I want to write this with plenty of expletives injected into each sentence as adjectives or nouns. But, let’s be civil on here.
Singpost took their own sweet time to reply me. Four simple questions that requires four simple answers. It does raise another issue though.
They emailed me:
Dear Mr Robert Sim,
We apologise for the inconvenience caused. We have investigate the situation and have advise the courierman incharge to follow strictly SingPost Procedure. Normally courierman should leave a failed advise slip which you can call the hotline at 18002225777 to request for redirection to Post Office for collection or redelivery at your preferred timing. The receipient need to signed the package and courierman need to bring back the signed consigment note to the delivery based. We sincerely apologise for this bad experience you went through.
Once again, we thank you for your feedback as this help us in trigerring our service lapse and work to improve to serve our customer better.
Customer Service Officer
Customer Service (Business Division),
Singapore Post Limited (Reg No. 199201623M)
Note: Other than the [name redacted] portion, this extract is in its entirety. Now, the glaring language errors aside, there are points to note.
- The officer wrote that the signed consignment note must be brought back to the delivery base. The consignment note is with me, or at least the copy is. The copy is unsigned.
- In the previous blog entry, I have noted that no one in my family had signed the note, since no one was there to receive the parcel.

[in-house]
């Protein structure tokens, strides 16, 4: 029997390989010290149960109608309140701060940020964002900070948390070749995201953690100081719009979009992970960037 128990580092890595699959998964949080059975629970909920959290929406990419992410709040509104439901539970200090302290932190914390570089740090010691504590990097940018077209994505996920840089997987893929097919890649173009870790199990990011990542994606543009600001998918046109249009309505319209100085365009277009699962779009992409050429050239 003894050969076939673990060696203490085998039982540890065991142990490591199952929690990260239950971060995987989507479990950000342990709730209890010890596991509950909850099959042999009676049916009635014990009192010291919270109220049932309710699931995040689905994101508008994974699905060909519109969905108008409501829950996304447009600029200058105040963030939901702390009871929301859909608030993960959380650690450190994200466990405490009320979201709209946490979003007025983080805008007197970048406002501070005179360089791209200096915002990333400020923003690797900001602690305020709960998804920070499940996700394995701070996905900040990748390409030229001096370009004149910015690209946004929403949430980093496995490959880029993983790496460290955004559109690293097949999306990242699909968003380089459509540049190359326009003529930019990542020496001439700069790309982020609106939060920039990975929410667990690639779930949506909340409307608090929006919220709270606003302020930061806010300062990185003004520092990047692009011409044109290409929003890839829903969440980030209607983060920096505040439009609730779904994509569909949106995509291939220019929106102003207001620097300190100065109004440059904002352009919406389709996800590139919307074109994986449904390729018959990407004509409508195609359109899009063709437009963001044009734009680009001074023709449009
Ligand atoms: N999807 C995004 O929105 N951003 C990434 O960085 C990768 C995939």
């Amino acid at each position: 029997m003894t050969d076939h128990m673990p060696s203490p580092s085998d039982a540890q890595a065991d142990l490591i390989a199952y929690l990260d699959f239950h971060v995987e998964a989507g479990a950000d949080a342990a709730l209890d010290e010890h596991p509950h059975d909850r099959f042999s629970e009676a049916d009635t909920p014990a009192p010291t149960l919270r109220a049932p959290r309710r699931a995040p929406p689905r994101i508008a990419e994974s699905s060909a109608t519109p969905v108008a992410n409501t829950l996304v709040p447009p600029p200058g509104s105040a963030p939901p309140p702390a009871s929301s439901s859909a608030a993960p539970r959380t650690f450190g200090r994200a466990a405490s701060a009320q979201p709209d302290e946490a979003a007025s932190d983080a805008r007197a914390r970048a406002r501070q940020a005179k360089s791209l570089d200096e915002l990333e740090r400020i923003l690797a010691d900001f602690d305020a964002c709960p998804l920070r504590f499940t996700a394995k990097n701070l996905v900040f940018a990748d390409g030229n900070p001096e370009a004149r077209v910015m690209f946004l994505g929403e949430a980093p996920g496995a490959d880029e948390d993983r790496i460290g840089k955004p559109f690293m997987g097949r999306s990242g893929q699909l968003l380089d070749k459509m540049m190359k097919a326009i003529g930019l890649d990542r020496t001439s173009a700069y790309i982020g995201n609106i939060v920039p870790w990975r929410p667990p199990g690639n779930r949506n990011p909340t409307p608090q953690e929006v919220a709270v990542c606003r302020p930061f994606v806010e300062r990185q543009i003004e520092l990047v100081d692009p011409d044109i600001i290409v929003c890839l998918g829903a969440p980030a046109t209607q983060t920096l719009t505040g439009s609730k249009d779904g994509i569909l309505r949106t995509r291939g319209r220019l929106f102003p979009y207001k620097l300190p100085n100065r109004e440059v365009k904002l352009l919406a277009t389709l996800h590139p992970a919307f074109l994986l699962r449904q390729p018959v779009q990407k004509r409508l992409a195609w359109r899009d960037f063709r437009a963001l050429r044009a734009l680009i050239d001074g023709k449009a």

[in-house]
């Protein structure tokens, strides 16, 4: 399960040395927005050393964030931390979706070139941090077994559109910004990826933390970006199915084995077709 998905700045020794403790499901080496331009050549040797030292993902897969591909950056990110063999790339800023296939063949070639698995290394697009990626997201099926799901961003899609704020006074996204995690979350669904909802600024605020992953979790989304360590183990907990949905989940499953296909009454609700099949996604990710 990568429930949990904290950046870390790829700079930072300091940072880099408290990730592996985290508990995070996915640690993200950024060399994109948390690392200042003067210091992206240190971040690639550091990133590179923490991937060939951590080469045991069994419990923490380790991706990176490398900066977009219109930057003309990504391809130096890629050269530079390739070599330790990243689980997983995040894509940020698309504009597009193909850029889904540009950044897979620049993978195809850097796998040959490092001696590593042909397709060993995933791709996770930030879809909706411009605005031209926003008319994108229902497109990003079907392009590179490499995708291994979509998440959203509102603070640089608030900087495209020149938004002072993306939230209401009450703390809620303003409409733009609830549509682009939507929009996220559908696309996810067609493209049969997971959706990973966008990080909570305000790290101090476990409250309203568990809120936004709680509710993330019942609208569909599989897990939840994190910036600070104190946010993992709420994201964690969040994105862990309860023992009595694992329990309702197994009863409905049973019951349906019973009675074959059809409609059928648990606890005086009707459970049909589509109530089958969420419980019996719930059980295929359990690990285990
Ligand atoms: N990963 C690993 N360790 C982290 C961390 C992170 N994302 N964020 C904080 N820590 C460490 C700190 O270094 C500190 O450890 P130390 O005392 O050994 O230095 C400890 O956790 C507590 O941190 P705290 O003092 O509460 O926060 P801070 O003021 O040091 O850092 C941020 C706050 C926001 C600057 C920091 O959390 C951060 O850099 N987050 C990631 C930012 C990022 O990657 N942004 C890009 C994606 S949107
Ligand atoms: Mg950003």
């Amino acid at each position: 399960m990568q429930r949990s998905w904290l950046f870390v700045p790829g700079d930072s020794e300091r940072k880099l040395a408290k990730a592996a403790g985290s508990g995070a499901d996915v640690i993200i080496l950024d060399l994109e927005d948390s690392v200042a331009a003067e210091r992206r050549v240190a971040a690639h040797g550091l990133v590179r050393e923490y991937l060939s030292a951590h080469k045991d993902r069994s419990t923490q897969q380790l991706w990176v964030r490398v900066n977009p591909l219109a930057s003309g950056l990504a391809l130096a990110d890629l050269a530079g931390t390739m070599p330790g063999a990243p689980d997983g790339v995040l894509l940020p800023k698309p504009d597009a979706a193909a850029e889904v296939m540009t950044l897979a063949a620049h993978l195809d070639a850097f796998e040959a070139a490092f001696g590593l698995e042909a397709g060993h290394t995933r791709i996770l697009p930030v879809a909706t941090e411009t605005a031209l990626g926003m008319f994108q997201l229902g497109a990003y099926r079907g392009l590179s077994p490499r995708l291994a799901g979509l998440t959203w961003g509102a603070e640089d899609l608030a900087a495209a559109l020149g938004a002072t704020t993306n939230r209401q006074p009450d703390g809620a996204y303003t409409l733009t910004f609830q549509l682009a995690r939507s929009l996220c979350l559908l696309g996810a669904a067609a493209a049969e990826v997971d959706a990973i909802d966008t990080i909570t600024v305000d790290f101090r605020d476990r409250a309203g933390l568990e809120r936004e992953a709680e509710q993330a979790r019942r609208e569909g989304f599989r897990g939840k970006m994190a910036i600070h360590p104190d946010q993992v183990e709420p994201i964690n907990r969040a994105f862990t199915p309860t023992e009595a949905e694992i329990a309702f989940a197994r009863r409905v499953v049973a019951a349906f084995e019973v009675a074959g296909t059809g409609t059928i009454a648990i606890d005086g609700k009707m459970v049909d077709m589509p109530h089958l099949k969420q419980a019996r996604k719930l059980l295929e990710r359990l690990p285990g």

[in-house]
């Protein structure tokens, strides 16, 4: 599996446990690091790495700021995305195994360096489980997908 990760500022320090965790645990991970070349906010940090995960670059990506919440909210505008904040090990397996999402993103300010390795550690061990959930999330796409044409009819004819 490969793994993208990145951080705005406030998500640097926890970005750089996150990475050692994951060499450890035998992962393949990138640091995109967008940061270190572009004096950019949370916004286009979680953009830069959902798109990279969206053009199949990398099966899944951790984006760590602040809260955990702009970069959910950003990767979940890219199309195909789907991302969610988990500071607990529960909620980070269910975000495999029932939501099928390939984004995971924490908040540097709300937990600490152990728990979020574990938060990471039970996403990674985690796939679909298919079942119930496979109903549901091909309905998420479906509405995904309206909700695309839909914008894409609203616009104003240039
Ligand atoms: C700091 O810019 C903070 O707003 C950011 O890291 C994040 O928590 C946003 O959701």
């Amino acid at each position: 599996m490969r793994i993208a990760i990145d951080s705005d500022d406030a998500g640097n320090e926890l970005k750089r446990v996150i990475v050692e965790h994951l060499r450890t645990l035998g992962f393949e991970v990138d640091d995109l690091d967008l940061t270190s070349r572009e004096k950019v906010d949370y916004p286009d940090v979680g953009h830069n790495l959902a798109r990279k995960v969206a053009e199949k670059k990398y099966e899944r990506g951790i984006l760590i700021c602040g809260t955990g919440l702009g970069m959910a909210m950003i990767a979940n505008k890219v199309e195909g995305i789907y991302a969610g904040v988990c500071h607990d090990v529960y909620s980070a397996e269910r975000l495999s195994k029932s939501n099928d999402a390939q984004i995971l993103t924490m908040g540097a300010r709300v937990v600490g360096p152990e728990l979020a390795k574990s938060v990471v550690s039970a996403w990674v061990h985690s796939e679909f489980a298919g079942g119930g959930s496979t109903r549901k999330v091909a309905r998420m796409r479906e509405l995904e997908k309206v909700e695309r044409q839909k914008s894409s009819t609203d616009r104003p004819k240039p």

- In the same entry, I have also noted that the delivery status had been updated and even backdated.
Now my assumption is that the person updating will require a signed consignment note to be presented so that s/he can update the system. I can forgive the backdating if the updating is being done manually. But I cannot forgive if the consignment note that was presented is being signed fraudulently.
Another question that I have raised:
Just being curious, if my dad had held his suspicions about this innocent package being an explosive device and the relevant authorities were being called in to dispose it. Do not say that it is the onus of the addressee to inform whoever is at the address about the delivery, since there would have no one being around anyway to receive the parcel at that time of the day. Who is to compensate for the loss?
Upon reading through the initial complaint that I have sent, I realised that I have asked a similar question that went unanswered:
3. I would like to know who will be responsible in an event that the parcel being switched with one of a dubious origin during the time the parcel is left unattended. To be honest, my dad had a slight suspicion of the parcel to be an explosive device.
Oh, what joy.
P.S. Besides investing in similar delivery technology that DHL, UPS and the likes have, I strongly recommend the company to invest in a good spell-checker if they are not using Microsoft Outlook.